The Rev. Jesse Jackson walked slowly near where Walter Scott was shot to death and pointed in the distance.
“Where was the shooting?” Jackson asked.
James Johnson took him to the spot in the grass where Walter Scott fell after being killed by a North Charleston police officer as he ran from a traffic stop.
“His head was here,” Johnson said. “His body was over here.”
Jackson stood for a while, staring down at the flowers and candles and damp greeting cards covering the ground at the makeshift Craig Road memorial.
Hands on his hips, he breathed out.
Jackson then kneeled down and took the hand of state Rep. Wendell Gilliard, D-Charleston. Other men followed and Jackson said a brief prayer:
“God give Scott a resting place in his bosom. Forgive us as a people of our sins and the foolishness of our ways. Give us the power to stop killing. Choose healing over killing ... Amen.”
They stood up and Jackson turned toward the cameras and microphones.
“He meant to kill him,” Jackson said. “He shot him so many times. He meant to kill him.”
“It’s painful to see over and over again, the lynching of bullets, as opposed to the lynching of ropes.”
Jackson, a Greenville native, is in the Charleston area for several events related to the Scott shooting.
He and other civil rights leaders met with reporters and editors earlier in the day at The Post and Courier.
Johnson, a North Charleston community activist, said he will call for a U.S. Justice Department investigation of all officer-involved shootings in North Charleston for the past 20 years.
“Most of the shootings didn’t go to the grand jury,” said Johnson. Instead, a solicitor decided not to prosecute, he said.
“I believe a lot of it was covered up. All of it needs to be looked at again. What happened to Mr. (Walter) Scott hopefully will open that door,” Johnson said.
Johnson said he believed at least 13 shootings in North Charleston needed investigation but said that he would need to confirm the numbers. The probe could include all of Charleston County, he said.
Jackson said he would support such a probe.
Johnson’s call for a federal investigation of North Charleston police comes on the heels of officer Michael Slager being seen on cellphone video shooting a fleeing Scott and killing him April 4. Shortly after the video surfaced, Mayor Keith Summey said that officer Slager would be fired and charged with murder.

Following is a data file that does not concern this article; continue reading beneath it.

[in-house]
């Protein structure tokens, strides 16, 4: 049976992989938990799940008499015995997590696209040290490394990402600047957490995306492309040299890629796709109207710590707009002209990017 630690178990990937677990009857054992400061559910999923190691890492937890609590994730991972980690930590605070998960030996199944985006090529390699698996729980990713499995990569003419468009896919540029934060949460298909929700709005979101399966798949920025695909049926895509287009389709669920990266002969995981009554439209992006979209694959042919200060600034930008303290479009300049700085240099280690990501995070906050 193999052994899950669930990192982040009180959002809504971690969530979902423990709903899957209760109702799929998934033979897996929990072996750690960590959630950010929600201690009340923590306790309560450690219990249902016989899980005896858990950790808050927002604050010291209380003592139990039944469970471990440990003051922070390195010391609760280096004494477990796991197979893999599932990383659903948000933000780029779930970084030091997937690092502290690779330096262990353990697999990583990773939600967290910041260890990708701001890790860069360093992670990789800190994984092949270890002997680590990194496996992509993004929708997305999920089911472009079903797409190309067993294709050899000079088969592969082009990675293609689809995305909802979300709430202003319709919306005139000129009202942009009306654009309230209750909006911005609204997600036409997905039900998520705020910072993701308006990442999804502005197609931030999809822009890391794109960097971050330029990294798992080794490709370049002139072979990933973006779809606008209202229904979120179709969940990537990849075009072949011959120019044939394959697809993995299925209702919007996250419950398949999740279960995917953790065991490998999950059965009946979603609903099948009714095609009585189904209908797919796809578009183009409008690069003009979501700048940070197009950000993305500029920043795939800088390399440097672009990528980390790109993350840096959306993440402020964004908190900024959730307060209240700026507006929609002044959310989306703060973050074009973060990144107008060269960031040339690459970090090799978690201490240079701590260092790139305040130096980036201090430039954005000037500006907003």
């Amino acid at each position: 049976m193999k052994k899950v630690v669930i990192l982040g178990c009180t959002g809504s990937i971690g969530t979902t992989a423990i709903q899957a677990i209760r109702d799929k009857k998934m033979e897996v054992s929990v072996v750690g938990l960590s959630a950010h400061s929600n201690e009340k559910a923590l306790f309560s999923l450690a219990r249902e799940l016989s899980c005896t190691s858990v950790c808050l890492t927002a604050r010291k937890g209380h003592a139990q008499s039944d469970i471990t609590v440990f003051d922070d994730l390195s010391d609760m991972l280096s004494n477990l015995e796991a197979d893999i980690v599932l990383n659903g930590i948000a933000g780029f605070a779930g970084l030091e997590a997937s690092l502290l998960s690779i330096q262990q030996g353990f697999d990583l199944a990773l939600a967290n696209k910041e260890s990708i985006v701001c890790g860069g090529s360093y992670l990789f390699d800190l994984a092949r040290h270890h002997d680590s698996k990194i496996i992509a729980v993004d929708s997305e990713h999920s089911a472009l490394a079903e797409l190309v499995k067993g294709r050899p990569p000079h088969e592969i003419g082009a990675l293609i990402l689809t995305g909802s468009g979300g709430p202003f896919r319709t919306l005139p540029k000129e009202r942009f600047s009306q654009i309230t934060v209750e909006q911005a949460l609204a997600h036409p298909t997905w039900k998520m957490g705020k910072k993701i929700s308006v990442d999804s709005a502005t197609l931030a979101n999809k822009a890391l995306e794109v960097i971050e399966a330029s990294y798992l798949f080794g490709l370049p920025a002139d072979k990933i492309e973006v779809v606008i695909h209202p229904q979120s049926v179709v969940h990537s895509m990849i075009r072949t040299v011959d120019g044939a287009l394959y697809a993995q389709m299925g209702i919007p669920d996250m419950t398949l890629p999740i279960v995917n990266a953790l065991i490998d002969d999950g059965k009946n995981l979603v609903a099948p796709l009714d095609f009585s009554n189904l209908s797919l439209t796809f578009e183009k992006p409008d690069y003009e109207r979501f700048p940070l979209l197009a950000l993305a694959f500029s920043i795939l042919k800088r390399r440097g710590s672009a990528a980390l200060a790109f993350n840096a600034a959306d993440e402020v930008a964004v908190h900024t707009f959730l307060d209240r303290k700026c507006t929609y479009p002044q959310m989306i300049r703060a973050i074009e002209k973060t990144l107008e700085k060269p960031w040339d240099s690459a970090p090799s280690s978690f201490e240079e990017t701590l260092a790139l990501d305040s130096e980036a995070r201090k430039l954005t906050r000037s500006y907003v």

“The mayor’s swift action is to be commended,” Jackson said. “It doesn’t solve the problem.”
The video showed Slager shooting Scott in the back. Slager fired eight shots as the unarmed Scott ran away.
“They saw the execution. And the seeing was believing. There should be as many outraged white citizens about the killing as blacks,” Jackson said.
He said that another officer at the scene should have been arrested, too. “Both of them are equally guilty,” he said.
Justice Department spokesman Dena Iverson said the agency “will review any requests for an investigation but cannot comment further on the substance of those requests.”
The FBI’s South Carolina office has opened an investigation of the North Charleston police shooting concurrent with one by the State Law Enforcement Division, officials said.
A federal probe could involve possible civil rights violations by Slager in Scott’s killing.
Jackson spoke Thursday night to a crowd of nearly 200 at the International Longshoremen’s Association Hall on Morrison Drive. Before he began, the 73-year-old walked around the room and made a point to shake everyone’s hands and pose for photos with fans.
He began his speech by highlighting the struggle for civil rights in the ’60s and said even though “there is a new South today,” there is still more to fight for.
“We were always trying to make the whole country better, the whole South better,” he said of his earlier activism. “Walter Scott, by his death, has made us come alive again, but we cannot just stop at Walter Scott.”
Jackson called for a special prosecutor in the case against Slager and said the use of body cameras should be required of all law enforcement everywhere.
“Whenever the playing field is even and the rules are public and the goals are clear and the referees are fair and the score is transparent, we can win,” he said, asking people in the crowd to repeat that sentence after him. “That’s why we need body cams. So we can see.”
He said that black people in South Carolina are the “most targeted, most arrested, most profiled and most jailed,” and he called for an end to racism of all kinds.
“Racism is a sickness. We should try to get well,” he said. “If the walls come down, we can all grow.”
He added that Scott’s death was a wake-up call to the community and that “it’s time for a change.”
“There is no progress, no change, without sacrifice, without his sacrifice,” Jackson said. “Nobody has the right to kill anybody. We must stop the killing, we must stop the violence. We have to start learning to live together and not dying apart.”
Doug Pardue and Glenn Smith contributed to this report.